• Rich Barlow

    Senior Writer

    Rich Barlow

    Rich Barlow is a senior writer at BU Today and Bostonia magazine. Perhaps the only native of Trenton, N.J., who will volunteer his birthplace without police interrogation, he graduated from Dartmouth College, spent 20 years as a small-town newspaper reporter, and is a former Boston Globe religion columnist, book reviewer, and occasional op-ed contributor. Profile

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There are 4 comments on Why We Should Take the Factory Out of Farming

  1. This article is right on target. If we keep our farm animals and fowl in cleaner, better conditions, we have less need to doctor them up. We should do it for them as well as ourselves.

    There is a very good government website that goes into detail about how to keep chickens and roosters in good health. It’s a site of the Animal and Plant Health Inspection Services (APHIS) of the USDA.

    On a much lighter note, and worth the click, there is a contest taking place at the site that those interested in animal husbandry (or just curious) might find worth entering.

  2. The biggest problem with trying to get people to realize the problem with factory farming is that there is one other option pushed. vegetarianism. why should we just stop eating meat when it is part of our natural diet? the answer is we dont have to. all we have to do is make sure we know where our meat comes from. not every farm is evil and digusting. some farms do have free range animals and are fed what is natural for them. and they are fed with out the influence of growth hormones.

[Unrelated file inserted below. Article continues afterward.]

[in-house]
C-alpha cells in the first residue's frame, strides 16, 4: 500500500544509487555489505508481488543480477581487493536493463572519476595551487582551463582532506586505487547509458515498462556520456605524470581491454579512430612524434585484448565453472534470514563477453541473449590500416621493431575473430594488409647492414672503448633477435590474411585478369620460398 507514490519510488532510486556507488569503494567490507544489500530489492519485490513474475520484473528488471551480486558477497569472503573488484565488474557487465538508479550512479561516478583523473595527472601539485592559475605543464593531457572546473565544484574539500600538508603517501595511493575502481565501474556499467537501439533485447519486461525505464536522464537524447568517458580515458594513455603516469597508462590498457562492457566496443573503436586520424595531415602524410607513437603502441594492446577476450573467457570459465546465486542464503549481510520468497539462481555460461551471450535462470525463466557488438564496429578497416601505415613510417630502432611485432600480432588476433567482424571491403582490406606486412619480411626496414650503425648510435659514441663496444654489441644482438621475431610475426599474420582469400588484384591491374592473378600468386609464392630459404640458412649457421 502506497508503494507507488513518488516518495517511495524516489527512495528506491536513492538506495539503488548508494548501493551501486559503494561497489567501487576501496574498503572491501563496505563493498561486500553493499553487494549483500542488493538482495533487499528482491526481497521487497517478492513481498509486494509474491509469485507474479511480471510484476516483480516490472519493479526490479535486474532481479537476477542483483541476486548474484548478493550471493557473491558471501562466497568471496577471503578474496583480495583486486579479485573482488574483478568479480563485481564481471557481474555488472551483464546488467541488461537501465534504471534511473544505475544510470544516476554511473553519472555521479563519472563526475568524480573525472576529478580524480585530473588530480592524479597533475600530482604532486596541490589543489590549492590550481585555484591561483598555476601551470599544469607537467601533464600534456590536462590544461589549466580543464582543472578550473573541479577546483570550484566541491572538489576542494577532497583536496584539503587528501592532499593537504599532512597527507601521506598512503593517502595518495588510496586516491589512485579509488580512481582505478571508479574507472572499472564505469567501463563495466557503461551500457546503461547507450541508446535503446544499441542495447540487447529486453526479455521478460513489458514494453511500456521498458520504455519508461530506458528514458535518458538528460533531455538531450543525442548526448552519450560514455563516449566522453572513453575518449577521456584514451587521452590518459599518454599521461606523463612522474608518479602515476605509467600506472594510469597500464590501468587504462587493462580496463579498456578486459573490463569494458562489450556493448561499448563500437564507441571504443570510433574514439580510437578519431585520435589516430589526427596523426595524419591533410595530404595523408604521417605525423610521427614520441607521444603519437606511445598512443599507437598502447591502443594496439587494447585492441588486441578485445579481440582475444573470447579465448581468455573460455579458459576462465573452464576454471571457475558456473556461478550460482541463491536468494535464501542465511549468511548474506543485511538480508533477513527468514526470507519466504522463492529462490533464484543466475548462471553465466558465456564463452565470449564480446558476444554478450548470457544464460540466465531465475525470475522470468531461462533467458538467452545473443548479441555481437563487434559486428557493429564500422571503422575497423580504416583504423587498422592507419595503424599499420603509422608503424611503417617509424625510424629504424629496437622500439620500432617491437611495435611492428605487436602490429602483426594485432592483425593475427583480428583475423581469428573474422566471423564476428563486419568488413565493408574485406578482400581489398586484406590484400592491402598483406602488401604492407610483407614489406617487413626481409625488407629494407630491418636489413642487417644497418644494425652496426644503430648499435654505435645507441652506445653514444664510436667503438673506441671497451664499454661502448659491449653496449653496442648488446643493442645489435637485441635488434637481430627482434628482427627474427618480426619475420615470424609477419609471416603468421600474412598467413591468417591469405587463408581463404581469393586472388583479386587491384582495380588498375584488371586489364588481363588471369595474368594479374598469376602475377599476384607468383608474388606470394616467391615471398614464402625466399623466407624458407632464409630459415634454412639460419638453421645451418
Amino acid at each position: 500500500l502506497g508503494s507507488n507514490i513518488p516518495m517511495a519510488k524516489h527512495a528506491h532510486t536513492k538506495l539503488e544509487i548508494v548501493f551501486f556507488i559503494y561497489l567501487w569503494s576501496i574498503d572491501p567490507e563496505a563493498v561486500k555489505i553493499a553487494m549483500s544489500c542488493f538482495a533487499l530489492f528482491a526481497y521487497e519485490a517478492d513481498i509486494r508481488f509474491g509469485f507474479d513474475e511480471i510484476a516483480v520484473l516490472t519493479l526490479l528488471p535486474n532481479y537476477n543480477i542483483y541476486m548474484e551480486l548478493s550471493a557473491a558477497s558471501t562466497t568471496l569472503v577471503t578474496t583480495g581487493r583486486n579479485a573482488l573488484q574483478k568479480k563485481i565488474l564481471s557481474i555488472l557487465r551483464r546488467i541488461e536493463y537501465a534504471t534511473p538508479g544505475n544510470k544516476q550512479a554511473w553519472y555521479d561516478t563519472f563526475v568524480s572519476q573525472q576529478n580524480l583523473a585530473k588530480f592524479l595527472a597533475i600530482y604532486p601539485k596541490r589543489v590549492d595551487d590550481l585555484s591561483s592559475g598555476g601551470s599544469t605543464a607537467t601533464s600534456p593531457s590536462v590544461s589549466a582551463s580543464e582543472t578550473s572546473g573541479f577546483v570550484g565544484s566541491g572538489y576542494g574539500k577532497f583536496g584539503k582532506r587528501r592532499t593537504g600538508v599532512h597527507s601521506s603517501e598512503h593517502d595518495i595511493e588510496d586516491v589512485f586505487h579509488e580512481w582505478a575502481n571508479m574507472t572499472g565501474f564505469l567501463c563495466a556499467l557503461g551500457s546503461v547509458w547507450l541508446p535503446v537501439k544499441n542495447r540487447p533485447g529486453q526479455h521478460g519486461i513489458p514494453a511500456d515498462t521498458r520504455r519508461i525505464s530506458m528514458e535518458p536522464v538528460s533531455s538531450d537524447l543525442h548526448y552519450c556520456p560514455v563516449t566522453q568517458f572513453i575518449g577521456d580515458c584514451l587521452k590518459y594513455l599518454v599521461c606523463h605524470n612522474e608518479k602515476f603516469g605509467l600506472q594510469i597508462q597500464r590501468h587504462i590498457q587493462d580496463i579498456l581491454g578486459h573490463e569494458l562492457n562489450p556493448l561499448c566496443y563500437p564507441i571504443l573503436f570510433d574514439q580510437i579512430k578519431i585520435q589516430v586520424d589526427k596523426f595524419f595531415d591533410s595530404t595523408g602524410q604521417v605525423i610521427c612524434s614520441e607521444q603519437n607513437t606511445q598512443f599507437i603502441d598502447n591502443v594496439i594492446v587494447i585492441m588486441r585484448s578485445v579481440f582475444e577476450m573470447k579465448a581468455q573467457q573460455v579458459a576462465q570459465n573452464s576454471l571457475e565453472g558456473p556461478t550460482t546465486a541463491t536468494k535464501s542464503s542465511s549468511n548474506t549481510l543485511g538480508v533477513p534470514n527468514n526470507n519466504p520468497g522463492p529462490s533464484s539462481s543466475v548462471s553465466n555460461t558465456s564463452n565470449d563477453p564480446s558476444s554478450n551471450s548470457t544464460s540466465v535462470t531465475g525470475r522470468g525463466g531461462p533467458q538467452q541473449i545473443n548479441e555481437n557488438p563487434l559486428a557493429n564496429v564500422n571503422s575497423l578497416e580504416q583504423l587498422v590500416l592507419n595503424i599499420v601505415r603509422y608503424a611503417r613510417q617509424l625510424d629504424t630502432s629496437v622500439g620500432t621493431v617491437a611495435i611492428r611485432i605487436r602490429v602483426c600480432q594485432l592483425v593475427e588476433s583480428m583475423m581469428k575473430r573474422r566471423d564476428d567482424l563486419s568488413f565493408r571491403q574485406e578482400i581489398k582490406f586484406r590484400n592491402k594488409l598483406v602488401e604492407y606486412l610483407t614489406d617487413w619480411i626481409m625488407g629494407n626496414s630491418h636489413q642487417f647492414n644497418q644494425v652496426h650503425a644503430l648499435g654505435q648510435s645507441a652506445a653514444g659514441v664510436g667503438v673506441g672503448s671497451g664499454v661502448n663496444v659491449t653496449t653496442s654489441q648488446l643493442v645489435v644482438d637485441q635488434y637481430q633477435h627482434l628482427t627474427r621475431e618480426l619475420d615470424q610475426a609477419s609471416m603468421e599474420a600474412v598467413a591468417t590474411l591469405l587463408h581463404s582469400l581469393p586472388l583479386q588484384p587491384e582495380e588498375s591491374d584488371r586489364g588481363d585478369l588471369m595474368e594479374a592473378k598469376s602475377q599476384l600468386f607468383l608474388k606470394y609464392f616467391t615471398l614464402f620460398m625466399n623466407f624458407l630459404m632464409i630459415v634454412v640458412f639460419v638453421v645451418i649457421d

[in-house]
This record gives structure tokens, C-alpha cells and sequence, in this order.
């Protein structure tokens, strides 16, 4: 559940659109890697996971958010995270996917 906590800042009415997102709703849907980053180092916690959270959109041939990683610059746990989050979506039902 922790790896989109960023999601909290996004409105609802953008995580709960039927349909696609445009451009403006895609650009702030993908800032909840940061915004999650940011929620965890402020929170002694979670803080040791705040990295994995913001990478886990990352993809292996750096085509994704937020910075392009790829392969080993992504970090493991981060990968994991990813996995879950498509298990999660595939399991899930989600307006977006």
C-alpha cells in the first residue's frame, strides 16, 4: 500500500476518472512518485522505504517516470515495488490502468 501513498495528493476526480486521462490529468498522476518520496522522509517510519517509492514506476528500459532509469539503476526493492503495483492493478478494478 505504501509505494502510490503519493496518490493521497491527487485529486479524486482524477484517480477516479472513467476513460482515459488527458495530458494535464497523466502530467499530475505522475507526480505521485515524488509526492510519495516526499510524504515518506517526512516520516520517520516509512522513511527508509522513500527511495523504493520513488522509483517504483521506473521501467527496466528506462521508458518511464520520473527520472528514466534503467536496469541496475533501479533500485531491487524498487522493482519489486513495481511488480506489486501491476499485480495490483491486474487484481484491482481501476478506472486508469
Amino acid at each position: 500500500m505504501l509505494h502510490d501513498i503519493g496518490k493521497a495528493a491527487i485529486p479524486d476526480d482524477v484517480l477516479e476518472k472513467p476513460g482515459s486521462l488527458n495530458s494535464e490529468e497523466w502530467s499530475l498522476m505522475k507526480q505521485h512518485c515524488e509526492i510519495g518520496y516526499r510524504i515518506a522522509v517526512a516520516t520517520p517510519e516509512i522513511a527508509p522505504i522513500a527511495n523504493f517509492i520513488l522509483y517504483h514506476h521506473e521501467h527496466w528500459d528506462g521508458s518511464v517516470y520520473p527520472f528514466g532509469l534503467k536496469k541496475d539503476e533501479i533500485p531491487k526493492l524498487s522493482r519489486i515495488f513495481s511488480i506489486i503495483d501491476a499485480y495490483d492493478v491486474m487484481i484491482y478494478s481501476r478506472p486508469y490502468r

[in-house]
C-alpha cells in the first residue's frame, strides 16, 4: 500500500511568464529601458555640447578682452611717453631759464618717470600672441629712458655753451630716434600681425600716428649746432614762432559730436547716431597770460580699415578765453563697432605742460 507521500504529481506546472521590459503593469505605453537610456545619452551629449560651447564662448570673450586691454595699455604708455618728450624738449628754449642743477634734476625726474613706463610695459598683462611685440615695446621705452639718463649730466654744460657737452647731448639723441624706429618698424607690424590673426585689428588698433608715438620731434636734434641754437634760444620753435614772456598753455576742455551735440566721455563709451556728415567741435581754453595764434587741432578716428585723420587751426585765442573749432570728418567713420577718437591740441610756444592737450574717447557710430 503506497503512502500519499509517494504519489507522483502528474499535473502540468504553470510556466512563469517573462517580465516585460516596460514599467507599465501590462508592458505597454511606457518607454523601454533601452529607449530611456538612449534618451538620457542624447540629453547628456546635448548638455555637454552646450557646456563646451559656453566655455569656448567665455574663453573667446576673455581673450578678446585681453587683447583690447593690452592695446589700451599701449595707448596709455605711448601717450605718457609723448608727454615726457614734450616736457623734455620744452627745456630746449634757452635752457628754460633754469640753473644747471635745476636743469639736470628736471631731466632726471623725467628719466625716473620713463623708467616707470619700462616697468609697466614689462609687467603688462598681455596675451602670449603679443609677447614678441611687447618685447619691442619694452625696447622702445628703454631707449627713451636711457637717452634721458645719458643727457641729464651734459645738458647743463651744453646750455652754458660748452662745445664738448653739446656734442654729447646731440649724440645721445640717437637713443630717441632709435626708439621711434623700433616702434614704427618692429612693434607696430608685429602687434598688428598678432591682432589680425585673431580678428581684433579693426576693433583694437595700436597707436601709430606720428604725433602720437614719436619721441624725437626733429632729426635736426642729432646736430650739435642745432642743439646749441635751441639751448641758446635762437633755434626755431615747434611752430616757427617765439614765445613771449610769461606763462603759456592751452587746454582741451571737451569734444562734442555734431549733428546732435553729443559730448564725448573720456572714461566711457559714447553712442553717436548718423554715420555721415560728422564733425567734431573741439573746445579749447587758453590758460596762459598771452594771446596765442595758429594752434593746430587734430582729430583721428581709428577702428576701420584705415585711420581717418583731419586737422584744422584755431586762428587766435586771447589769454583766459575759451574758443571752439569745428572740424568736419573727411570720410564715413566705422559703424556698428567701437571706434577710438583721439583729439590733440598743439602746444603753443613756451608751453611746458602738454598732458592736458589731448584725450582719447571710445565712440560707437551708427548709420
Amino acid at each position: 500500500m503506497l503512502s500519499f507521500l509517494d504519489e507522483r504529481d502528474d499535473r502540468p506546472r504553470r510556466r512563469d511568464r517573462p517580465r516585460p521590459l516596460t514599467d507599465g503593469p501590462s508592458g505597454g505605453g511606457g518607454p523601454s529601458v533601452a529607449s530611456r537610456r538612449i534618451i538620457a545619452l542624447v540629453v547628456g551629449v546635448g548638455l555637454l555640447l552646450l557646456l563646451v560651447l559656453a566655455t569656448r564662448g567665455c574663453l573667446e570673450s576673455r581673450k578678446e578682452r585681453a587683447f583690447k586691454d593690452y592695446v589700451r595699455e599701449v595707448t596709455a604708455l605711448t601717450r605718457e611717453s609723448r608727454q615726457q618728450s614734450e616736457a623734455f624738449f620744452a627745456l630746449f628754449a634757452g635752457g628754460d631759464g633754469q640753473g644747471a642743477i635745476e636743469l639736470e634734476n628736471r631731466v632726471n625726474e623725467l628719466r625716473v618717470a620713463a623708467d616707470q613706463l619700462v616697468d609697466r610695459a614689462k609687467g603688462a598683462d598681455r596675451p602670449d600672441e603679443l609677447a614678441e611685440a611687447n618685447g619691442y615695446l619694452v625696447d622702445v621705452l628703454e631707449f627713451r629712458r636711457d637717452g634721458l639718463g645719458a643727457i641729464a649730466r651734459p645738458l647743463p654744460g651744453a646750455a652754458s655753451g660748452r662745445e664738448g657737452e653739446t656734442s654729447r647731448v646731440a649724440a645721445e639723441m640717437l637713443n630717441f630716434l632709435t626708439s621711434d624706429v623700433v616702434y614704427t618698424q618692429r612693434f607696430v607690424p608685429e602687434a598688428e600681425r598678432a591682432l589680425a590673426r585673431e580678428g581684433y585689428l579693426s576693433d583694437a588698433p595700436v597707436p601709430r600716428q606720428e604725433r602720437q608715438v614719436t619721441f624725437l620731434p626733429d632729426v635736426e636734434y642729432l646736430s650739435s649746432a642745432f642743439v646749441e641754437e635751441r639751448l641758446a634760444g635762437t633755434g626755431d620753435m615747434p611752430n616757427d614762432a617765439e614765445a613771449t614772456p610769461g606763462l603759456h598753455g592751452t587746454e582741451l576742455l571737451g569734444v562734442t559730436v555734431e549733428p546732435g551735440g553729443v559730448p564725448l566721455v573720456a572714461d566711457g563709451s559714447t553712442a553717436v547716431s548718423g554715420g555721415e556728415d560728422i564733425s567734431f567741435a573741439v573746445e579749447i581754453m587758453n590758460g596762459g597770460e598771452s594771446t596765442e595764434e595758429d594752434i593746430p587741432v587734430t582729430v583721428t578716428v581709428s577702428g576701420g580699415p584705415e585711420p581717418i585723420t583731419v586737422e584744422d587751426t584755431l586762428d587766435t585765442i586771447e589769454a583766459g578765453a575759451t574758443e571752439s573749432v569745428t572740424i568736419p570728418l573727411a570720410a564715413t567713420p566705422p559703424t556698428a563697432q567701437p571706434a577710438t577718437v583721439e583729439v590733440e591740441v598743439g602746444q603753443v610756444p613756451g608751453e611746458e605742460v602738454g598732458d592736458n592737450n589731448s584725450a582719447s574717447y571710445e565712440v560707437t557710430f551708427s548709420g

3. Factory farming is not just about producing livestock. I came to this article seeking information and opinions about the potentials of eliminating all industrial-scale food production, including grains and produce. I am not an economist or anthropologist, so I can’t predict the fallout of returning to traditional agriculture. Would an America without factory farming necessarily lead to global starvation? Or could it be an intelligent solution to relying on our current cruel, wasteful and potentially implosive means of subsisting? Perhaps all the educated minds and technological advancements could be lent to transitioning us back to life where humane farming was the norm again. I believe there is room in this country for a multitude of smaller, more eco-friendly farms, if people were willing to leave cities and invest in them and work them. It would be an immense socio- and economical shift. That doesn’t mean it shouldn’t be thoroughly investigated and attempted. With so much manufacturing already gone in this country, farming would provide meaningful work for millions hopelessly un- and underemployed people. Many agriculture-related jobs and functions would continue to be mechanized and modernized, particularly packaging and transport. But, hopefully, in cleaner, less enviromentally devastating ways. When we care enough, we find ways to improve. Why must we wait for an apocalyptic event to force us to change? Consider the devastation that would engulf us if just one of the mainstays of factory farming should fail, like oil resources. A nation of farms doesn’t sound so wacky, to me.

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